If you (for example) make the Platformer example fullscreen then Alt+TAB, it will panic with the following:

    panic: reflect: slice index out of range
    
    goroutine 1 [running, locked to thread]:
    reflect.Value.Index(0x539120, 0xc0423ecd20, 0x97, 0x0, 0x539120, 0x2, 0xc042c09cf8)
            C:/tools/go/src/reflect/value.go:871 +0x1eb
    PixelBugTest/vendor/github.com/go-gl/gl/v3.3-core/gl.Ptr(0x539120, 0xc0423ecd20, 0x539120)
            C:/Users/username/go/src/PixelBugTest/vendor/github.com/go-gl/gl/v3.3-core/gl/conversions.go:44 +0xe4
    PixelBugTest/vendor/github.com/faiface/glhf.NewTexture(0x0, 0x0, 0x0, 0x691f98, 0x0, 0x0, 0x0)
            C:/Users/username/go/src/PixelBugTest/vendor/github.com/faiface/glhf/texture.go:47 +0x125
    PixelBugTest/vendor/github.com/faiface/glhf.NewFrame(0x0, 0x0, 0x0, 0x0)
            C:/Users/username/go/src/PixelBugTest/vendor/github.com/faiface/glhf/frame.go:37 +0x75
    PixelBugTest/vendor/github.com/faiface/pixel/pixelgl.(*GLFrame).SetBounds.func1()
            C:/Users/username/go/src/PixelBugTest/vendor/github.com/faiface/pixel/pixelgl/glframe.go:35 +0x8b
    PixelBugTest/vendor/github.com/faiface/mainthread.Call.func1()
            C:/Users/username/go/src/PixelBugTest/vendor/github.com/faiface/mainthread/mainthread.go:64 +0x2d
    PixelBugTest/vendor/github.com/faiface/mainthread.Run(0x58dbd0)
            C:/Users/username/go/src/PixelBugTest/vendor/github.com/faiface/mainthread/mainthread.go:46 +0xf8
    PixelBugTest/vendor/github.com/faiface/pixel/pixelgl.Run(0x58dbd0)
            C:/Users/username/go/src/PixelBugTest/vendor/github.com/faiface/pixel/pixelgl/run.go:32 +0x60
    main.main()
            C:/Users/username/go/src/PixelBugTest/vendor/github.com/faiface/pixel/examples/platformer/main.go:394 +0x34
    exit status 2
    

    The error is possibly occurring in the glhf library, and I can confirm that it also happens in my personal project.

    opened by theGeekPirate 21
  • How about adding Reset and Printf methods on *text.Text?

    How about adding Reset and Printf methods on *text.Text?

    1. Adding a Reset method on *text.Text would allow us to not having to do this:
    txt.Clear()
    txt.Dot = txt.Orig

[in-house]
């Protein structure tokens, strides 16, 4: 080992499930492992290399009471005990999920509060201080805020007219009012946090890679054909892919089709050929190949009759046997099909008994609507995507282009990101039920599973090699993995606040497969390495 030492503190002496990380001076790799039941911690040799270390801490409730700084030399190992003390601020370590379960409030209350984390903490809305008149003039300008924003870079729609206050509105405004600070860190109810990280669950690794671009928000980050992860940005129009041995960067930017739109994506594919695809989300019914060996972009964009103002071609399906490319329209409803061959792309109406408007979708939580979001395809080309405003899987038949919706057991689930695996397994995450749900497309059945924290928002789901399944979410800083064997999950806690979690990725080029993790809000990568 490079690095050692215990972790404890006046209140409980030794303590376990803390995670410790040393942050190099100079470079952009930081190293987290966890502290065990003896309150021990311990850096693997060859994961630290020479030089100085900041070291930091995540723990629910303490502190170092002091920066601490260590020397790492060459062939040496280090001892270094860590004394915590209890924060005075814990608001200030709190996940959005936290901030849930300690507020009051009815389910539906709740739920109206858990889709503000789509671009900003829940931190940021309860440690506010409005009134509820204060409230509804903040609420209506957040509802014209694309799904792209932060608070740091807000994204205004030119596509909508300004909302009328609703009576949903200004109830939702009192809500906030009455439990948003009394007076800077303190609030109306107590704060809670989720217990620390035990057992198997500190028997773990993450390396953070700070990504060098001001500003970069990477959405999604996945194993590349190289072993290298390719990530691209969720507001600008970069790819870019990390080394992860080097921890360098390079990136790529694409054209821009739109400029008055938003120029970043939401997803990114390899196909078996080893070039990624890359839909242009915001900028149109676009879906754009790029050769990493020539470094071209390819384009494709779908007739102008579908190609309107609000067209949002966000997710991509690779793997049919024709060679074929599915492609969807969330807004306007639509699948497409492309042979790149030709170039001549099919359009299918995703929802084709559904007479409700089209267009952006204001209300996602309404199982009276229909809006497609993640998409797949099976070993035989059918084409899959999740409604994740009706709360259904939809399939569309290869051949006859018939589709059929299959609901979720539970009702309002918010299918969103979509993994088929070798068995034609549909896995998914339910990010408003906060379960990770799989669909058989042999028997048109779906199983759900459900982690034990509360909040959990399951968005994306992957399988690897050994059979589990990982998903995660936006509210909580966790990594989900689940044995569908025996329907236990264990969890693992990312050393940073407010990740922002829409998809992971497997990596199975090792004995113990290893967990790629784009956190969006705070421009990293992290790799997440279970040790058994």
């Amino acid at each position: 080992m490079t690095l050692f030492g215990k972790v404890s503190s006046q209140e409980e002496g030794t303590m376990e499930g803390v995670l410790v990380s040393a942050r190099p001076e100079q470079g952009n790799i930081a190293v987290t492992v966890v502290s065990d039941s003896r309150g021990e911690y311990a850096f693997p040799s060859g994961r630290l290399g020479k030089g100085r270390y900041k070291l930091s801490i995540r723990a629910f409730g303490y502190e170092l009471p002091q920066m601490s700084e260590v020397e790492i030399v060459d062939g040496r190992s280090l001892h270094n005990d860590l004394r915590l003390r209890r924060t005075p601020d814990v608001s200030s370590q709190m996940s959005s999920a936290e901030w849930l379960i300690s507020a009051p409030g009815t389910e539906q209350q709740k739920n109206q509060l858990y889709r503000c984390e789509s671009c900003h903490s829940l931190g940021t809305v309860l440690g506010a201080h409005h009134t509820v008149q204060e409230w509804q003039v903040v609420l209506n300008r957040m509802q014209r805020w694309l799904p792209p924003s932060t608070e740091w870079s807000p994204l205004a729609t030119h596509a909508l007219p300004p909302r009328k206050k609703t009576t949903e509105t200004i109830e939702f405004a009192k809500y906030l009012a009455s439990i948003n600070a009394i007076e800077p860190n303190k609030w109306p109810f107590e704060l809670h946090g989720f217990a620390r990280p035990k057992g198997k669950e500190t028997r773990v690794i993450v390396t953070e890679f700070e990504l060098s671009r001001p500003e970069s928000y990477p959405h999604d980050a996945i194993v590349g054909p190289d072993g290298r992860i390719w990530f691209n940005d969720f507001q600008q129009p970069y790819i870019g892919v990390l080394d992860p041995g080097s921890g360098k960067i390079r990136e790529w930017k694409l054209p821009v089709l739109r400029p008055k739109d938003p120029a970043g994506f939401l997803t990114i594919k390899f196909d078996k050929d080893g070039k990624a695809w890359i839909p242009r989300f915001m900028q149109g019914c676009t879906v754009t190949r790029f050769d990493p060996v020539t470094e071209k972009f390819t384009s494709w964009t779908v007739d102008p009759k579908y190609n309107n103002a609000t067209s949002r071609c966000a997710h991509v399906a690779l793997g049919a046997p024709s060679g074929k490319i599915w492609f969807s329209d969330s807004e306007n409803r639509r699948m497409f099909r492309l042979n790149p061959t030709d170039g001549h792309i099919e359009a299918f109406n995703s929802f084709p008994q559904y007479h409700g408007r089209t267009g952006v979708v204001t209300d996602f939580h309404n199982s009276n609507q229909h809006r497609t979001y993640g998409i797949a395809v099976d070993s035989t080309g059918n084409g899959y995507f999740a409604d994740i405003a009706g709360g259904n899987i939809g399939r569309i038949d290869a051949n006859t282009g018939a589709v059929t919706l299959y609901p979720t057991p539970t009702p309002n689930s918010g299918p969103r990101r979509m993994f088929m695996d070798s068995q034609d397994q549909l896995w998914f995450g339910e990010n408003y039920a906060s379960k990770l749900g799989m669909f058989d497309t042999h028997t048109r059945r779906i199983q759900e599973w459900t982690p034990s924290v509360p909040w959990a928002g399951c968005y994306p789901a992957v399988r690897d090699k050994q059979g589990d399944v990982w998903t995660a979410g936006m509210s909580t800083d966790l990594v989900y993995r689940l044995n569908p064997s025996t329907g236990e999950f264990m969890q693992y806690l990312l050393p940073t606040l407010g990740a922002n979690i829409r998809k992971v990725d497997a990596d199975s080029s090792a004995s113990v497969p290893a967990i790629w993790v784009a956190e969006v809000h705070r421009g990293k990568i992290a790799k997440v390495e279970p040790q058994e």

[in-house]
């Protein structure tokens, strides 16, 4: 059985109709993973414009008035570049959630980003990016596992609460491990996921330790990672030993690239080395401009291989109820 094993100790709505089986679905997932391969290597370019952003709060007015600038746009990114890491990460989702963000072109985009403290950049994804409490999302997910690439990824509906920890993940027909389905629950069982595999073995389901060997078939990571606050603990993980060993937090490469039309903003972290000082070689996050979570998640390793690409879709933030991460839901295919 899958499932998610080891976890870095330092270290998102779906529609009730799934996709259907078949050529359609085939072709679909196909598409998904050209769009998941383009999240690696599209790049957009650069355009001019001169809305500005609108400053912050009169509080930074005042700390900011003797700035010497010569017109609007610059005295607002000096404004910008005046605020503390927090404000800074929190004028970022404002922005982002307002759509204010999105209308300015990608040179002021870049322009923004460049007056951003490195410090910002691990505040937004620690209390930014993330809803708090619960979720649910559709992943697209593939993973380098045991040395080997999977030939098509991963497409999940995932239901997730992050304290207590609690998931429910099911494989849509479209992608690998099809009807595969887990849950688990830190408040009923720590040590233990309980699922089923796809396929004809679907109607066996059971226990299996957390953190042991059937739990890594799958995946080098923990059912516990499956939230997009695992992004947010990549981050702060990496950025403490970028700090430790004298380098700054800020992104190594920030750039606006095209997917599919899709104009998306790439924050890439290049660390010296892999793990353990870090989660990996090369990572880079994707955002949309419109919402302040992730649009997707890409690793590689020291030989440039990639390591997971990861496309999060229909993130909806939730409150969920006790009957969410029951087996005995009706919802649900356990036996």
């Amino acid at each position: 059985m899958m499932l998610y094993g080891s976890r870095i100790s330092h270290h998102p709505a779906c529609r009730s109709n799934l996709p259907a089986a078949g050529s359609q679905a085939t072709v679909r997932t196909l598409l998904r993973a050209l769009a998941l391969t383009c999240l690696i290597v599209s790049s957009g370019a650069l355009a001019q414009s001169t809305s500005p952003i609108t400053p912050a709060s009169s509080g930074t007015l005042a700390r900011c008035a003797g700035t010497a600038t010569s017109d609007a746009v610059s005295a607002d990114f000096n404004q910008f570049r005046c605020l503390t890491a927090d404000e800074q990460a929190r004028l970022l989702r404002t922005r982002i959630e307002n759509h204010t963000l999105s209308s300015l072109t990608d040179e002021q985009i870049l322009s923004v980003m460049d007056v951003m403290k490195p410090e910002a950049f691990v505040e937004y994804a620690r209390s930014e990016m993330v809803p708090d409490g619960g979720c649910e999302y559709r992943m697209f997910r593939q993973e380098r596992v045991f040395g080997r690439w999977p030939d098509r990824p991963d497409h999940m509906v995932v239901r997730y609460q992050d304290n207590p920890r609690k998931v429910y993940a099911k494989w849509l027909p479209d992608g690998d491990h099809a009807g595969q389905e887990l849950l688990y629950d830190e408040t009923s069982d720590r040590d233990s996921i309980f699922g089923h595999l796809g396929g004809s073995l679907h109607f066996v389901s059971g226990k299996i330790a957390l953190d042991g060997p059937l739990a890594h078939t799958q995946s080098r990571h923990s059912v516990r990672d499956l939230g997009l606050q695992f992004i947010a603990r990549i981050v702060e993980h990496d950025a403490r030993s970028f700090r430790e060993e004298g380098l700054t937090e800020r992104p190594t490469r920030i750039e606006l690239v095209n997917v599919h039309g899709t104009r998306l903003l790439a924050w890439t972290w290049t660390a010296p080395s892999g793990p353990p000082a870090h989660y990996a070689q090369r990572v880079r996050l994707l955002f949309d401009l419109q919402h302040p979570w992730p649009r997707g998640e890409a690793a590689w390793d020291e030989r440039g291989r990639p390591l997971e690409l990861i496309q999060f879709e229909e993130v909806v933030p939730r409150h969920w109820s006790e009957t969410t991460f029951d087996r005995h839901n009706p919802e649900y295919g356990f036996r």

1. Adding a Printf(format string, a ...interface{}) (n int, err error) method on *text.Text would allow users of the github.com/faiface/pixel/text package to not directly import fmt

    2. I'd also like us to consider adding a default atlas (text.BasicAtlas) initialized by:

    var BasicAtlas = NewAtlas(basicfont.Face7x13, ASCII)
    

    I believe that doing these changes to the text package would make it more convenient to use. Do you agree @faiface?

    opened by peterhellberg 20
  • Add text drawing

    Add text drawing

    Currently, Pixel doesn't support drawing text. This needs to be changed. Implementing text drawing in Go is actually way simpler than I thought it would be.

    First of all, there's an awesome package https://godoc.org/golang.org/x/image/font, which implements standard font face interface, which is well designed and very useful. Subpackages implement several font types and https://godoc.org/github.com/golang/freetype/truetype implements TrueType font loading with support of the standard font face interface. So we've got all we need.

    Now, the design of text drawing in Pixel.

    Text drawing should be done in a not-yet-existing "github.com/faiface/pixel/text" package. This package should export (at least) one type: Text. Creating one should be done by text.New(face), where face is a font.Face value. The *Text value returned from New will use that specific font face.

    Text type should implement io.Writer interface, so drawing text to it is as simple as fmt.Sprintf(txt, "hello world"). Printing to Text draws text "to the Text object". To draw the printed text to another target (such as a window, canvas, batch, ...), simply use txt.Draw(target). Clearing needs to be supported too (txt.Clear()).